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Deinking of Dry-toned Prints from NexPress Digital Production Presses

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The output of 4/5-color digital presses of the Kodak NexPress product family and of other digital presses is increasing rapidly. Printed paper from these presses represent an increasing portion of waste paper beside other dry toner based output devices like office printers, copiers, faxes and multifunctional devices.

Worldwide app. half of the paper is recycled - in Europe even more. The environmental legislation in Germany requests, that a recycling process like that of paper results in recycled products for the same application as far as possible technically as well as commercially. For paper that means that the recycling of paper used in commercial printing or offices ends in paper for the same applications and not just in e.g. brown kraft paper.

Therefore printed paper from digital output devices like digital production presses has to be deinkable with the technologies already established in the paper mills for the conventional printing technologies existing as they are still providing the majority of printed paper.

Some product development groups targeting the recyclability of their printed products since some time and we report - as an example - deinking results which show, that the prints from the Kodak NexPress family of digital presses match the deinking standards existing so far. This is valid for four-color prints as well as for prints produced in a five-color press applying additional clear toner and optional image glossing.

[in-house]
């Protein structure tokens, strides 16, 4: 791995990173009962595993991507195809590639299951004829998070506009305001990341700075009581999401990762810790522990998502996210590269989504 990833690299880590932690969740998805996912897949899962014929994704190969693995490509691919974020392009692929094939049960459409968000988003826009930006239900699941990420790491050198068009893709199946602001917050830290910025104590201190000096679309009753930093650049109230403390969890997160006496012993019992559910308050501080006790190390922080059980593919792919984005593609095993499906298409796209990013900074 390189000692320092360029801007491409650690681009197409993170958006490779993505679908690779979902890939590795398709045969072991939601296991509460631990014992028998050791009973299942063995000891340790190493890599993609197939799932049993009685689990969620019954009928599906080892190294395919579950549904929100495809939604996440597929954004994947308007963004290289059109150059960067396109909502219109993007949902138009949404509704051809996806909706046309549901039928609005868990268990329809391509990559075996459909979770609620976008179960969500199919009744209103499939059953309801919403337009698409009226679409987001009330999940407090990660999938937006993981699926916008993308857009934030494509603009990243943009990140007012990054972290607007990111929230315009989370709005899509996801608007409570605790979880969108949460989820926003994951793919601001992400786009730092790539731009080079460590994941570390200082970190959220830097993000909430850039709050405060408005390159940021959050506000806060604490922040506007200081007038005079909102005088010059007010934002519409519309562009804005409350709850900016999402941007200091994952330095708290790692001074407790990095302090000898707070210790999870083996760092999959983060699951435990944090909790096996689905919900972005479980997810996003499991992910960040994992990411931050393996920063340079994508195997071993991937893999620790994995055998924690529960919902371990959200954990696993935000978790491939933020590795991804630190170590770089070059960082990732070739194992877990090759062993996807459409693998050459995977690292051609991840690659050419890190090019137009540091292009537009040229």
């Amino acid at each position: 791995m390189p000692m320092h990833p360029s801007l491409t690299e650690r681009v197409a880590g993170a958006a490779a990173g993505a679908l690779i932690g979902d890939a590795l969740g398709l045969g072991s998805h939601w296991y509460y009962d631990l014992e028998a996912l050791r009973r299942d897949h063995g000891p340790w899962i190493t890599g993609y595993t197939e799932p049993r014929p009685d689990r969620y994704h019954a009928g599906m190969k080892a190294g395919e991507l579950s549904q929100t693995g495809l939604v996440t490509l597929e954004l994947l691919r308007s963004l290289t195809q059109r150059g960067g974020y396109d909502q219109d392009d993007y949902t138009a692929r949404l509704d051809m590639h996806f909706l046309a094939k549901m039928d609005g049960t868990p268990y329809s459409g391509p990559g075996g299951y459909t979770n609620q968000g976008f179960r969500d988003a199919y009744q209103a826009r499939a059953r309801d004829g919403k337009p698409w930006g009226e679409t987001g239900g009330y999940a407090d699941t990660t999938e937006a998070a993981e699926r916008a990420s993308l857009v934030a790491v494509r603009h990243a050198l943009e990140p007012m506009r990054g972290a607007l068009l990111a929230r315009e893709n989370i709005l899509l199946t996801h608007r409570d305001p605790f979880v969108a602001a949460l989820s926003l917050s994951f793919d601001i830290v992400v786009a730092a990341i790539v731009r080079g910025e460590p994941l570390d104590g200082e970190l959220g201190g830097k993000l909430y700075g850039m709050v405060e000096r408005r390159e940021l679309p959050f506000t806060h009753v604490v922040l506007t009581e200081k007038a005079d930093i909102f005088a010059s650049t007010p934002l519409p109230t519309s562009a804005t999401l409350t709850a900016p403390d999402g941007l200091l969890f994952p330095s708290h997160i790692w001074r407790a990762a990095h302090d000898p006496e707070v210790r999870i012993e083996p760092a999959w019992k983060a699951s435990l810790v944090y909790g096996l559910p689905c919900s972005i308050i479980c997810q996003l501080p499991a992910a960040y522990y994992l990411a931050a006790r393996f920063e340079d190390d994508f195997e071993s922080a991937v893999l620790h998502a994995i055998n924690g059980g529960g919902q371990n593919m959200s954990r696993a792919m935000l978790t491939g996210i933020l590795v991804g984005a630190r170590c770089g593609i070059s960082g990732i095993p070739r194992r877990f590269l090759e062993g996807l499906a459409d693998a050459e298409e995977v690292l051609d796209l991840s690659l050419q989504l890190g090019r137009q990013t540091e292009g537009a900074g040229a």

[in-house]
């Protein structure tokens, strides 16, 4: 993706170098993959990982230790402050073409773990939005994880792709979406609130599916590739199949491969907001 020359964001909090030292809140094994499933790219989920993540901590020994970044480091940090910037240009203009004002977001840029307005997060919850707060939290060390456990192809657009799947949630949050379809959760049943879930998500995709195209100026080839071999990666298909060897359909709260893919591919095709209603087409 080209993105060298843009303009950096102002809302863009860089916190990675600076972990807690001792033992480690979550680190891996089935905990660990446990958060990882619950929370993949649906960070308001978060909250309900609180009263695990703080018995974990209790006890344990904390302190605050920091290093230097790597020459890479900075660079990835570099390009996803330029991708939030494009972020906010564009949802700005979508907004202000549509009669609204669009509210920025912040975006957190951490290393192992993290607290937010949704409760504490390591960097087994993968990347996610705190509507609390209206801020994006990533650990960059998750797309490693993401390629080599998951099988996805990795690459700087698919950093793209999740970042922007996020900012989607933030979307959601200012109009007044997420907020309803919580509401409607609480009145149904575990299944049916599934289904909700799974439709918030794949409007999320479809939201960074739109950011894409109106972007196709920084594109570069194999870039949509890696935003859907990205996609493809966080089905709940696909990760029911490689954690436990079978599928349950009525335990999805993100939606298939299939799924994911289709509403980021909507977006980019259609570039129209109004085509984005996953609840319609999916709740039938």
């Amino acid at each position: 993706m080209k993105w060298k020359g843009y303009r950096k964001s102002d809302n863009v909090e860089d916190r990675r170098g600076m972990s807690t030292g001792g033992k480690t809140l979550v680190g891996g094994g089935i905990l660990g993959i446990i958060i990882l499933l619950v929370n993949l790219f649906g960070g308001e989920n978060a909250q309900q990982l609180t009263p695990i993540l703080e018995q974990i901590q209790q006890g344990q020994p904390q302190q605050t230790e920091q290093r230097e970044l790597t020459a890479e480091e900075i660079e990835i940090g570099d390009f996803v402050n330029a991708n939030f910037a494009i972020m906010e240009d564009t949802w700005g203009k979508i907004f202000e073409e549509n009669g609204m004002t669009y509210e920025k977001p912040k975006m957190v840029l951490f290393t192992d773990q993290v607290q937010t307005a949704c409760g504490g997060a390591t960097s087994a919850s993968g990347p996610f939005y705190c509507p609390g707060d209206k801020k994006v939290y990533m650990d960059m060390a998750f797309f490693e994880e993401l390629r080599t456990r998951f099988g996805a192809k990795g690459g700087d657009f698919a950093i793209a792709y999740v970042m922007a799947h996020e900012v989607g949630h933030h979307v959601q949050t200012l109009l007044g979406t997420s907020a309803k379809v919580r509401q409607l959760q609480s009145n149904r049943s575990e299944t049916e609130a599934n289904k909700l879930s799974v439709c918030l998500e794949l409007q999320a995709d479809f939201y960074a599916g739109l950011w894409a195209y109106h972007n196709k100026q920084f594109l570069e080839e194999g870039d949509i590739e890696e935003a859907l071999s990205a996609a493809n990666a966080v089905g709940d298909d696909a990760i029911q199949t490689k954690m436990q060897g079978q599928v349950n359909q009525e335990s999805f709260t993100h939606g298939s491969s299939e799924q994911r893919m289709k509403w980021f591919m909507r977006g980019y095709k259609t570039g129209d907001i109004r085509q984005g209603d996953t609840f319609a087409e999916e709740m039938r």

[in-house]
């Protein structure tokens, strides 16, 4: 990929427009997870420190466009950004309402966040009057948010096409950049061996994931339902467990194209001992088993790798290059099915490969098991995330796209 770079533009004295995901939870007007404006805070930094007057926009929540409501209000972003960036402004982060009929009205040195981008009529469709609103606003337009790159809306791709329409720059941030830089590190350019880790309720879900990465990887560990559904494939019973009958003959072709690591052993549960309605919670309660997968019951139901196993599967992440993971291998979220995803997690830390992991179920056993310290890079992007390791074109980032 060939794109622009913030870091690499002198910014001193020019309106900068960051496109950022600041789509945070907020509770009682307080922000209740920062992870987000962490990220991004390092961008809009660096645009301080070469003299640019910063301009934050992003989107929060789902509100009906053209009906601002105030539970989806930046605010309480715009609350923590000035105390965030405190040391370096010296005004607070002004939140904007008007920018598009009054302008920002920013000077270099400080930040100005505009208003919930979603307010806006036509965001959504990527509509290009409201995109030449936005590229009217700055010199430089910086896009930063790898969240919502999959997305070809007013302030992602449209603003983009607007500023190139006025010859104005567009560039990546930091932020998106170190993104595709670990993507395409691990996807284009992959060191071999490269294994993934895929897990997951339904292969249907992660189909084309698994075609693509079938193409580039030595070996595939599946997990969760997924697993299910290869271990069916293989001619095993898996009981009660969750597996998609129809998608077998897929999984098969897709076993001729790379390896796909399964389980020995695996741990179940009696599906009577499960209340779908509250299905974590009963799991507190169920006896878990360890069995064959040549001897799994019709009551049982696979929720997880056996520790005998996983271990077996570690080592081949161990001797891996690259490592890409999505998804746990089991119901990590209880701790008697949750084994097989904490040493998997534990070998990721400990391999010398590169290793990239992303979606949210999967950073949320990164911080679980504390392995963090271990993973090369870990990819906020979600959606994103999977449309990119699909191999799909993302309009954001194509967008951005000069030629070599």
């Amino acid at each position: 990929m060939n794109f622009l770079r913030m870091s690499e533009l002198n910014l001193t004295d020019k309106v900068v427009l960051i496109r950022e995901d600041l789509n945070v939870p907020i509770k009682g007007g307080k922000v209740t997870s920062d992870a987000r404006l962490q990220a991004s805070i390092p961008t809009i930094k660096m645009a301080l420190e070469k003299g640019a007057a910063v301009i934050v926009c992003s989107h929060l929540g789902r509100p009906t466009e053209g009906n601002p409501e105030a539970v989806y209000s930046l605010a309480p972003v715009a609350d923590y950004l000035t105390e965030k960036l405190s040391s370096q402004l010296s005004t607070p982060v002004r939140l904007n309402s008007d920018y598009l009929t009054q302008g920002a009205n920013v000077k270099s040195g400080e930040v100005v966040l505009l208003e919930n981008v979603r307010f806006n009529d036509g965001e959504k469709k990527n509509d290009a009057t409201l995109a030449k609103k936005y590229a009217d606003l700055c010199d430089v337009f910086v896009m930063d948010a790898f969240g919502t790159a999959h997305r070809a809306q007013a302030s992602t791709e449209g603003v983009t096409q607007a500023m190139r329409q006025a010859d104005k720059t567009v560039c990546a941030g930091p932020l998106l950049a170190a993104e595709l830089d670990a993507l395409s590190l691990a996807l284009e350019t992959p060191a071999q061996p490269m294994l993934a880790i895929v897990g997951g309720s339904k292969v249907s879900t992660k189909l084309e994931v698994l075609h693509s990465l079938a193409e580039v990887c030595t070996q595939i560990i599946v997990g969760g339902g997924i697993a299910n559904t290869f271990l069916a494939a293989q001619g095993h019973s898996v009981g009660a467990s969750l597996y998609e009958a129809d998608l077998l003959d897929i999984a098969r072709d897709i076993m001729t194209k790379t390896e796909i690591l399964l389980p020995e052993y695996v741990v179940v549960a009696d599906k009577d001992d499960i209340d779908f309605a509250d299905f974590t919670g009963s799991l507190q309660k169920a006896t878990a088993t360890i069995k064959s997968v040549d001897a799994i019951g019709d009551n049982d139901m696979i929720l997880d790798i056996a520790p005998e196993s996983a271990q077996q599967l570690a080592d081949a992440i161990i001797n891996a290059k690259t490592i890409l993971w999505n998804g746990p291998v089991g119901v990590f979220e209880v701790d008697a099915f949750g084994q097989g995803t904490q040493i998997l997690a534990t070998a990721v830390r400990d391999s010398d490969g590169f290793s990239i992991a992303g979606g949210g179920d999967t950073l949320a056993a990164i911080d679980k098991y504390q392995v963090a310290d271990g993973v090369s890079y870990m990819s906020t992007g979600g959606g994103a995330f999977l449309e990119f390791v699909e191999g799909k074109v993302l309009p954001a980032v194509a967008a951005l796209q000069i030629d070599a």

Document Type: Research Article

Publication date: 2006-01-01

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  • For more than 30 years, IS&T's series of digital printing conferences have been the leading forum for discussion of advances and new directions in 2D and 3D printing technologies. A comprehensive, industry-wide conference that brings together industry and academia, this meeting includes all aspects of the hardware, materials, software, images, and applications associated with digital printing systems?particularly those involved with additive manufacturing and fabrication?including bio-printing, printed electronics, page-wide, drop-on-demand, desktop and continuous ink jet, toner-based systems, and production digital printing, as well as the engineering capability, optimization, and science involved in these fields. In 2016, the conference changed its name formally to Printing for Fabrication to better reflect the content of the meeting and the evolving technology of printing.

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